The church must move once again outside its camp. It must overcome the ontological laws that are causing it to sit lethargically and feed itself on spiritual candy in a comfortable building while pain, betrayal, suffering, starvation, disease, and poverty wreak havoc on the world outside. It must practice the spiritual discipline of ontological displacement. And in order to do that we must die to ourselves, and find life in loving and serving those outside our camp.

7 comments on “the ontological displacement of the church

  1. dennis j adams
    May 1, 2008

    Great word in a sentence. Did we or did we not already move outside the camp? I thought that had something to do with getting saved. I hope that we are not alluding to the fact that we must belong to this denomination to have a relationship with Jesus. As far as I am concerned there are a bunch of us outside the camp already. If the denomination does not come out, oh well! He came to save individuals not denominations.

    I appreciate your persistence to catch the thoughts of all that reflect on your blog. You are a good fisher GS4. I really like your words and ability to place the heart in a vulnerable situation which causes reaction.

    By the way, I had plenty of those experiences before Christ… if you know what I mean? Were you at some of those parties?


  2. Don
    May 1, 2008

    It took me a minute to sort out the phrase “ontological displacement” in part because the word “displacement” can be used equivocally (as opposed to univocally, a good Thomistic word.)

    Displacement in engineering can refer to one of two things. The first is the volume of a thing, especially if it moves something else out of the way. Best application of this is in naval engineering, when you measure the displacement of a boat, i.e., how much water it moves out of the way when it’s put in the water. In this case the weight of the water displaced is equal to the weight of the vessel.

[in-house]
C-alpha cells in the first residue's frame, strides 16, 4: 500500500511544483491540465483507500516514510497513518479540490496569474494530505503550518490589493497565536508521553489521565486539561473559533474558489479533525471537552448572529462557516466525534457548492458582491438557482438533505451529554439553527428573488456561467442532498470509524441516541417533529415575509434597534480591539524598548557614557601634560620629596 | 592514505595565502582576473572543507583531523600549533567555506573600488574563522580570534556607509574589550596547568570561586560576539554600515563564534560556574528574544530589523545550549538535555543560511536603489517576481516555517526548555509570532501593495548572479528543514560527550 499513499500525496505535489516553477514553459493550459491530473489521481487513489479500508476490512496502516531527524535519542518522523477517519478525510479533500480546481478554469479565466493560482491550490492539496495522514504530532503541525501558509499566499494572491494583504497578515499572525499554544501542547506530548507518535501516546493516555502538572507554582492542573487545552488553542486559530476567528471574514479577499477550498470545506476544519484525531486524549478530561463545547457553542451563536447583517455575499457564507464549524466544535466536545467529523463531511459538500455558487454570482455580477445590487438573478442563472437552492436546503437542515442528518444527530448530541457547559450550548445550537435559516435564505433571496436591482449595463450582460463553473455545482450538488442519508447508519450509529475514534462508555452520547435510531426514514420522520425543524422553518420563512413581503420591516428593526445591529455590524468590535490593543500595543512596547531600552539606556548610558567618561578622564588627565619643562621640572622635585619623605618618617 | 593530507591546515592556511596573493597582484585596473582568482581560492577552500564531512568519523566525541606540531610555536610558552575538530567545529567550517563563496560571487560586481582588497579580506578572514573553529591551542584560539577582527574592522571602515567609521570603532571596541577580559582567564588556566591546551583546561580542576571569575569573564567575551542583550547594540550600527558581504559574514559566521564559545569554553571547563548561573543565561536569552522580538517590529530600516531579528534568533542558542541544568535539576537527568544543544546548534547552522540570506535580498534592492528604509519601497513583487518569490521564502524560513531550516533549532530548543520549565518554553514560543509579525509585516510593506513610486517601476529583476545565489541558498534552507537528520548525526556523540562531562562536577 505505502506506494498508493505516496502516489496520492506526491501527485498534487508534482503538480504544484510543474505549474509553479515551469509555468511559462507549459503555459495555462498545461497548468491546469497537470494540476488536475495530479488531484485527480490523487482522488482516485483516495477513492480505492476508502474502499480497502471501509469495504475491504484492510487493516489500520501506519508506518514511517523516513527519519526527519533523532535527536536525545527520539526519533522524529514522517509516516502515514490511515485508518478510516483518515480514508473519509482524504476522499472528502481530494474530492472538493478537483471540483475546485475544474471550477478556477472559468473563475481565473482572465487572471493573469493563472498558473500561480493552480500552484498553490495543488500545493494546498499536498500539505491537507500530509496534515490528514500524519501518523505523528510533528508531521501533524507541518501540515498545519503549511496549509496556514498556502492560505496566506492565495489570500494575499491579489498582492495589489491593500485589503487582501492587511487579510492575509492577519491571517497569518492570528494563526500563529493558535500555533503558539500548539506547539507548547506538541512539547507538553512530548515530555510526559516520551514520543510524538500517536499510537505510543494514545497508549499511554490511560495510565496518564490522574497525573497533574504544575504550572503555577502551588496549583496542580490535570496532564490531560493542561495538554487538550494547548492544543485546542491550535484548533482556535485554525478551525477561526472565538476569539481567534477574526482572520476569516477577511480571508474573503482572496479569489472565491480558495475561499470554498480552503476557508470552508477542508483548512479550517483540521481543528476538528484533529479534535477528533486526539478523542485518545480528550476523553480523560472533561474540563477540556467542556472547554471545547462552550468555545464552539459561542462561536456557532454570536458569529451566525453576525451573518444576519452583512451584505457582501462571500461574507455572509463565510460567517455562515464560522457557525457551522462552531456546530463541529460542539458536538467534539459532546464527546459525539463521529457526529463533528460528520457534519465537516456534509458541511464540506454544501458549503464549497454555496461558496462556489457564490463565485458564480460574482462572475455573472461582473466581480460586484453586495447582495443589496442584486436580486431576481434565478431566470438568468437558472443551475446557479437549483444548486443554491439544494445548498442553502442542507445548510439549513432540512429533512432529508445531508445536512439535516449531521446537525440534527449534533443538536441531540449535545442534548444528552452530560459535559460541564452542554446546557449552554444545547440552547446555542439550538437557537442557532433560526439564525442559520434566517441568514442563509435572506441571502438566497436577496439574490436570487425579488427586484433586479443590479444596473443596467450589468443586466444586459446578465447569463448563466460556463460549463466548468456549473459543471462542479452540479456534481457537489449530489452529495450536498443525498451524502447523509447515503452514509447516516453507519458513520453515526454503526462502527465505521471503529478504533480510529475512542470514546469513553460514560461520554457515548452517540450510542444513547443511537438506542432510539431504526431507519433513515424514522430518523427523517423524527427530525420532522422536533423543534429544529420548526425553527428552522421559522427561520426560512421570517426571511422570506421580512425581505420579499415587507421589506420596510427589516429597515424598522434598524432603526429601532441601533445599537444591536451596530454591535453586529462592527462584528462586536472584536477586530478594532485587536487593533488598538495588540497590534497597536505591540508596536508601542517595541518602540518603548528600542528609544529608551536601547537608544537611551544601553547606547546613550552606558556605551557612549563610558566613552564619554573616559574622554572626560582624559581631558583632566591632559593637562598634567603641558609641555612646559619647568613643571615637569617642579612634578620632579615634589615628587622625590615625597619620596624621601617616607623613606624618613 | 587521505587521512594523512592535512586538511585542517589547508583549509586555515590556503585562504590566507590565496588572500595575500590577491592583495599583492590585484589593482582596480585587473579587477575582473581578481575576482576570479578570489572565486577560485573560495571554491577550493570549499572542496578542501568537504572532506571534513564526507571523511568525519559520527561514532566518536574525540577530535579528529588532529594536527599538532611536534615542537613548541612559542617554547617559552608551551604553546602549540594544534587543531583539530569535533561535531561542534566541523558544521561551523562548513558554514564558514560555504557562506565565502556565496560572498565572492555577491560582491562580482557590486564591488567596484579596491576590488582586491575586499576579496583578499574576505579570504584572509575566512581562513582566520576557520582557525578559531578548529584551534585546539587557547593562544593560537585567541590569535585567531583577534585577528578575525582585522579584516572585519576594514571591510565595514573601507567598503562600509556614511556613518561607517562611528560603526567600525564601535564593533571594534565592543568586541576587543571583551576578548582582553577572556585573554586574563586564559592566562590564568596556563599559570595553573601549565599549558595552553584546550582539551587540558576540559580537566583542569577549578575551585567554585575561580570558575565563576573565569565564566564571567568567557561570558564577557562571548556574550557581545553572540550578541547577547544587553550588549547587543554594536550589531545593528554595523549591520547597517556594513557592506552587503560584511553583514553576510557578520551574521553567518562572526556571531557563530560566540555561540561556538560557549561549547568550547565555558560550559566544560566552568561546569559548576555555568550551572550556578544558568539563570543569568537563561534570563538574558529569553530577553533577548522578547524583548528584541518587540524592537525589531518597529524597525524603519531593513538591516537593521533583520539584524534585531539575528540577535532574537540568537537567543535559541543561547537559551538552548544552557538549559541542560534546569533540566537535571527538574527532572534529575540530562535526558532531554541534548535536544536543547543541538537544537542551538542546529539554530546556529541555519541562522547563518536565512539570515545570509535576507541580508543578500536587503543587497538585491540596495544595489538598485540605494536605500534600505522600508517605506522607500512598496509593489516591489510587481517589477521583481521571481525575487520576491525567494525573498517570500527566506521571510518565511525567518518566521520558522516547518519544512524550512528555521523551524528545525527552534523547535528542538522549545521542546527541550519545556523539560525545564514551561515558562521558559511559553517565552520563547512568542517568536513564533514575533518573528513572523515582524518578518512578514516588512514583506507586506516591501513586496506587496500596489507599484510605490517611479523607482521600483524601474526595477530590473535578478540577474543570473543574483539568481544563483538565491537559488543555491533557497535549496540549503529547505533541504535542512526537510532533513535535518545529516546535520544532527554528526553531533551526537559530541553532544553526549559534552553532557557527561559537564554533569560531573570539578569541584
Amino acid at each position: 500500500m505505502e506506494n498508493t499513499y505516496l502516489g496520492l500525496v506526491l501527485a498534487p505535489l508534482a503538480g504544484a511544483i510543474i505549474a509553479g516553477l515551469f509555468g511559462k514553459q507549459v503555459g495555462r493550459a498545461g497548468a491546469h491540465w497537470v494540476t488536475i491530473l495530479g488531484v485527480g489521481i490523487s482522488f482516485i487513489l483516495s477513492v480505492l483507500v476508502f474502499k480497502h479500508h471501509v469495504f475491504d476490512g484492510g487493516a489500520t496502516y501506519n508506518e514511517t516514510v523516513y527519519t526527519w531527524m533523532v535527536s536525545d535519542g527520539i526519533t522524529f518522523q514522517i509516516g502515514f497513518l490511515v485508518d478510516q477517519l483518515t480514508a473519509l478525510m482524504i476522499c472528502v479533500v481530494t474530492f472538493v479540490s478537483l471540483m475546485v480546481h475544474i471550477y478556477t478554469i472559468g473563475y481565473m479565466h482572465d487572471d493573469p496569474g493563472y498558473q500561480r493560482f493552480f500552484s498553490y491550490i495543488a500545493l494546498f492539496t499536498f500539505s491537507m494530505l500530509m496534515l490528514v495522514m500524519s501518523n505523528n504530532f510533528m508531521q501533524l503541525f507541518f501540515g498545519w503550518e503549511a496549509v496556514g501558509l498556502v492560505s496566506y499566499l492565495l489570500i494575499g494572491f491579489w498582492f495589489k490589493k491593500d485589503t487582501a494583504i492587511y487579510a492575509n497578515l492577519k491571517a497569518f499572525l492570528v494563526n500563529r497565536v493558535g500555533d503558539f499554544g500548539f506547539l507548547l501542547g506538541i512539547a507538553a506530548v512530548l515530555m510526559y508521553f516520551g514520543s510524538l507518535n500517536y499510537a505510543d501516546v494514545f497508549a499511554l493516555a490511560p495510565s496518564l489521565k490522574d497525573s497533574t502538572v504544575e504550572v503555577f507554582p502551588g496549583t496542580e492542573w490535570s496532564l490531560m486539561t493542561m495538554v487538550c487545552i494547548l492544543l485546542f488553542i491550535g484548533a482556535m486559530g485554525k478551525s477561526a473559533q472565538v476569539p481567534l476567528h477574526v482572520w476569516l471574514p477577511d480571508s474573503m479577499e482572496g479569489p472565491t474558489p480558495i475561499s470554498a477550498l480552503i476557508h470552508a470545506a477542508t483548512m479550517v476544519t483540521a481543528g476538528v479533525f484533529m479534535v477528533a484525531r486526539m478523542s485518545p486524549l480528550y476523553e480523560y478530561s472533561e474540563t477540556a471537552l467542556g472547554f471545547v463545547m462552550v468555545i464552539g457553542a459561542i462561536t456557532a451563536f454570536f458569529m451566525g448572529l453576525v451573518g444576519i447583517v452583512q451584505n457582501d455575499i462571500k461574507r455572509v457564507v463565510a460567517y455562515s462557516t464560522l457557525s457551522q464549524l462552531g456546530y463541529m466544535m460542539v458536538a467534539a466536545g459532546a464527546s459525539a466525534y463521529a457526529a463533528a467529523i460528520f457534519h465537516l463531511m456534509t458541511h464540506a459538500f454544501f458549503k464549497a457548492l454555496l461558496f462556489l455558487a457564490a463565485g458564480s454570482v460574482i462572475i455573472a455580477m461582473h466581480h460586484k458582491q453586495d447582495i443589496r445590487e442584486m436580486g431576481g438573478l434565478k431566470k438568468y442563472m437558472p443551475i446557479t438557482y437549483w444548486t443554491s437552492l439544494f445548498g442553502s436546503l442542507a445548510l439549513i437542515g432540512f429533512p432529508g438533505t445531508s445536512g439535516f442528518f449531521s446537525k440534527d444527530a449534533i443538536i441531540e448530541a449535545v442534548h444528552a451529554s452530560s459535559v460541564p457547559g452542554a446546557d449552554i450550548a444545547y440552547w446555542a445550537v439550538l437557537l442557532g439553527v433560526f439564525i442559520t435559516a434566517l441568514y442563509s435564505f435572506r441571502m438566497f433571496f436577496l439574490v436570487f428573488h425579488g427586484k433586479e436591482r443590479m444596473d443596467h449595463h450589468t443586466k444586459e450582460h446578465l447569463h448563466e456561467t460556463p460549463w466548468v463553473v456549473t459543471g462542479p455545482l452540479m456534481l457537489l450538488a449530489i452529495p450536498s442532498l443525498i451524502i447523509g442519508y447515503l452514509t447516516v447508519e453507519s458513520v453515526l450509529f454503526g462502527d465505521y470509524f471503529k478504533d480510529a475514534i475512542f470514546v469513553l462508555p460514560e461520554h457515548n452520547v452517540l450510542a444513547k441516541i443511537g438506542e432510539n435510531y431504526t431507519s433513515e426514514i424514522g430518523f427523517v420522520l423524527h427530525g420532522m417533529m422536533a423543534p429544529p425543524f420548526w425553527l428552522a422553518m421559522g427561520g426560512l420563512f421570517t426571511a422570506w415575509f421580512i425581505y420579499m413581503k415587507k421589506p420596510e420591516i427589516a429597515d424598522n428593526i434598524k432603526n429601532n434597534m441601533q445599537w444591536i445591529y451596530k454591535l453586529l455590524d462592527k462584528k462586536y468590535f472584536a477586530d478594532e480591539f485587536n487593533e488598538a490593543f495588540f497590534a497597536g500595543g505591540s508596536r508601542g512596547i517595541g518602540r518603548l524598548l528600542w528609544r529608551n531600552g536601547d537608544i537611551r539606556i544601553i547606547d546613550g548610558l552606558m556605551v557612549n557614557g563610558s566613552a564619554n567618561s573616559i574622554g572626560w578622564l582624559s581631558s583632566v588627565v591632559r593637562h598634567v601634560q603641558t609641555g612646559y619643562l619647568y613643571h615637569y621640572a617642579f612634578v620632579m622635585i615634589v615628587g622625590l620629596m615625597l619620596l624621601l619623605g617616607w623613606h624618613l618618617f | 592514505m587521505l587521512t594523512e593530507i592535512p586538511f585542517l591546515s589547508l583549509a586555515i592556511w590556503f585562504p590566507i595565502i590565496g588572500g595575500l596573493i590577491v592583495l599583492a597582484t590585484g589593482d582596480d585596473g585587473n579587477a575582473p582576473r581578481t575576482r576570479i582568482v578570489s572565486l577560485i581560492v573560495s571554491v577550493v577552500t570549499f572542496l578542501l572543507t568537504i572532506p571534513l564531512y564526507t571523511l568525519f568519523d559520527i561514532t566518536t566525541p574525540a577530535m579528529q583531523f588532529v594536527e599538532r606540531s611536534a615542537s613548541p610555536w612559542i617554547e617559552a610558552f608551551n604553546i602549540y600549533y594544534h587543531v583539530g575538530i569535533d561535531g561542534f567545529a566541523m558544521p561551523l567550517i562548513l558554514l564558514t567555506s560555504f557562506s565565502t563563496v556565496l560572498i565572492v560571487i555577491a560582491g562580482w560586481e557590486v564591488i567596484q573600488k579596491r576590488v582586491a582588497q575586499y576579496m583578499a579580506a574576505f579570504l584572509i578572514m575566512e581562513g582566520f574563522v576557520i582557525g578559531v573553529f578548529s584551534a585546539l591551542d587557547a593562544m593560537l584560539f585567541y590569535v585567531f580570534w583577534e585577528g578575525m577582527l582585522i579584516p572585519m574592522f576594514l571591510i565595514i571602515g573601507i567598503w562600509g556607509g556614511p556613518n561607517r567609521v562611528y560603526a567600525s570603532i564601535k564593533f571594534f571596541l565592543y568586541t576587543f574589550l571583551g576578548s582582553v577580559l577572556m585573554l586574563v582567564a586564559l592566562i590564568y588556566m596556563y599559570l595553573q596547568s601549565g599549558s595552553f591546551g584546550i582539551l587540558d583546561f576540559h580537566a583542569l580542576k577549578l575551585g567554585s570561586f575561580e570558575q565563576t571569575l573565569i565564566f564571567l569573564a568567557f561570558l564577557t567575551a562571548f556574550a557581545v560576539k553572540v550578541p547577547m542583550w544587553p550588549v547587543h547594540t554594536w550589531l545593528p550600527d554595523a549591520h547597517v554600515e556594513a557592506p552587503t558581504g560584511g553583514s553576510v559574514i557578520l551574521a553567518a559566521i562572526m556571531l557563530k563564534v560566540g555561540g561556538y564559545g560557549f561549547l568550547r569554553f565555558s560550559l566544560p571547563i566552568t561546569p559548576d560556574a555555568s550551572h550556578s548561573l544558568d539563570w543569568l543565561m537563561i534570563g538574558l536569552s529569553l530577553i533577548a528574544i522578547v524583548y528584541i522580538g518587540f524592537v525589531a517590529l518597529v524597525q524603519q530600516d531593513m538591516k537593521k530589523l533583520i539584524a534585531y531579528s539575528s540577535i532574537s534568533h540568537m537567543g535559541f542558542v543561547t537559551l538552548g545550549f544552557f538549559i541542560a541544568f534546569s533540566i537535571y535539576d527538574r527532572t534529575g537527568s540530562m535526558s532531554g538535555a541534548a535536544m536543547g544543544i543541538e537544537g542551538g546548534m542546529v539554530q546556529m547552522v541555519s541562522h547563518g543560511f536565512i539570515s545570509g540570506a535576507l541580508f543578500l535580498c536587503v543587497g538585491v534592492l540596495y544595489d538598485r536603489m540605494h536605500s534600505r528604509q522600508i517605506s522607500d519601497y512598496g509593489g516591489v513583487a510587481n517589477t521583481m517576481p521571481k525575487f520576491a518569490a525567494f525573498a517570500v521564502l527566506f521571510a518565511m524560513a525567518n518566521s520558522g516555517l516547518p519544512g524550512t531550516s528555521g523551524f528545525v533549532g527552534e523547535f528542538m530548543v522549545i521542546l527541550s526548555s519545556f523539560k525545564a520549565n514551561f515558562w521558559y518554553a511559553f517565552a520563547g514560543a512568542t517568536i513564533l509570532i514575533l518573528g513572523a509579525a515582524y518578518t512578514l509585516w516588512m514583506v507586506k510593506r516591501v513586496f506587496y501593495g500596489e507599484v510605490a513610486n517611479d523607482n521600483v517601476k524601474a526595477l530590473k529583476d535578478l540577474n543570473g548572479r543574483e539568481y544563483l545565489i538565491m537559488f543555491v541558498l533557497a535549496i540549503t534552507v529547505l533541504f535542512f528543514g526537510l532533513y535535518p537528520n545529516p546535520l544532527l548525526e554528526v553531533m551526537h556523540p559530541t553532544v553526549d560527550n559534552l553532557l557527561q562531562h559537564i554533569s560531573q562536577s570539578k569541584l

The second is the distance an object moves, and I think this is more applicable to what you’re talking about. An ontological displacement is a “movement of being,” and I’ve had several of these in my life. Some of them can be seen in the lighthouses on the left side of my site.

    Your use of Heb. 13 is very nice. I’ve been associated with the Chaplains Commission for a long time; Heb. 13:12 is Dr. Crick’s favourite scripture, and he uses it all of the time. Mine comes two verses later.

    Since women in ministry is a special interest of yours (and Dr. Crick’s for that matter,) you might find this excerpt from my fiction (where I use these verses) of interest.

  3. m.d. mcmullin
    May 1, 2008

    Good Stuff.

    I love those moments of suspended expectations when we become outside of who we were. This has an existentialist feel to it, especially if we seek these moments and embrace them – both the joy and the pain.